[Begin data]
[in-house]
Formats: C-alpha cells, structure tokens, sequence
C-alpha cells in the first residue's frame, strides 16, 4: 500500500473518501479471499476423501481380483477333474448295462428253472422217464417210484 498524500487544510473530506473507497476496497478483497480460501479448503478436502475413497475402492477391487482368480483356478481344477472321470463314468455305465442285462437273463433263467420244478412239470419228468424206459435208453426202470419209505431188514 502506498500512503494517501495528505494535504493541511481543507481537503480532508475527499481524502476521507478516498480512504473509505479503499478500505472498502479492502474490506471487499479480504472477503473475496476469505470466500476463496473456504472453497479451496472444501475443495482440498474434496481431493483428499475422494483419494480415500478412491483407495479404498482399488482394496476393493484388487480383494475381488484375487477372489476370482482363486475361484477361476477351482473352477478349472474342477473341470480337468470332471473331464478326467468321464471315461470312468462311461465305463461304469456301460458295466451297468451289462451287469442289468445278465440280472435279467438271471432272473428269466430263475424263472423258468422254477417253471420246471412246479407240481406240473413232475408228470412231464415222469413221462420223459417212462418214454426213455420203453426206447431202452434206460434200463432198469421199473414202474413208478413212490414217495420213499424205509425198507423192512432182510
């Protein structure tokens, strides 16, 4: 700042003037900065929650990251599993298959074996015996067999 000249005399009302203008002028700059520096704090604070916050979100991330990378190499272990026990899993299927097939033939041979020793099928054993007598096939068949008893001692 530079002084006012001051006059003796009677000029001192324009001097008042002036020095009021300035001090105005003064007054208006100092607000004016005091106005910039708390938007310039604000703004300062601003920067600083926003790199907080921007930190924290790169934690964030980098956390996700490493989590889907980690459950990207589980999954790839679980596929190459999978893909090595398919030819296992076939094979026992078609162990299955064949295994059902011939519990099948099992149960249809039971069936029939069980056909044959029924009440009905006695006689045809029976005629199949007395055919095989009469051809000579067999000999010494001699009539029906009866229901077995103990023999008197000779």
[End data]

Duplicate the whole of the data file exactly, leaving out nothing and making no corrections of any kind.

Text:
[in-house]
Formats: C-alpha cells, structure tokens, sequence
C-alpha cells in the first residue's frame, strides 16, 4: 500500500473518501479471499476423501481380483477333474448295462428253472422217464417210484 498524500487544510473530506473507497476496497478483497480460501479448503478436502475413497475402492477391487482368480483356478481344477472321470463314468455305465442285462437273463433263467420244478412239470419228468424206459435208453426202470419209505431188514 502506498500512503494517501495528505494535504493541511481543507481537503480532508475527499481524502476521507478516498480512504473509505479503499478500505472498502479492502474490506471487499479480504472477503473475496476469505470466500476463496473456504472453497479451496472444501475443495482440498474434496481431493483428499475422494483419494480415500478412491483407495479404498482399488482394496476393493484388487480383494475381488484375487477372489476370482482363486475361484477361476477351482473352477478349472474342477473341470480337468470332471473331464478326467468321464471315461470312468462311461465305463461304469456301460458295466451297468451289462451287469442289468445278465440280472435279467438271471432272473428269466430263475424263472423258468422254477417253471420246471412246479407240481406240473413232475408228470412231464415222469413221462420223459417212462418214454426213455420203453426206447431202452434206460434200463432198469421199473414202474413208478413212490414217495420213499424205509425198507423192512432182510
């Protein structure tokens, strides 16, 4: 700042003037900065929650990251599993298959074996015996067999 000249005399009302203008002028700059520096704090604070916050979100991330990378190499272990026990899993299927097939033939041979020793099928054993007598096939068949008893001692 530079002084006012001051006059003796009677000029001192324009001097008042002036020095009021300035001090105005003064007054208006100092607000004016005091106005910039708390938007310039604000703004300062601003920067600083926003790199907080921007930190924290790169934690964030980098956390996700490493989590889907980690459950990207589980999954790839679980596929190459999978893909090595398919030819296992076939094979026992078609162990299955064949295994059902011939519990099948099992149960249809039971069936029939069980056909044959029924009440009905006695006689045809029976005629199949007395055919095989009469051809000579067999000999010494001699009539029906009866229901077995103990023999008197000779």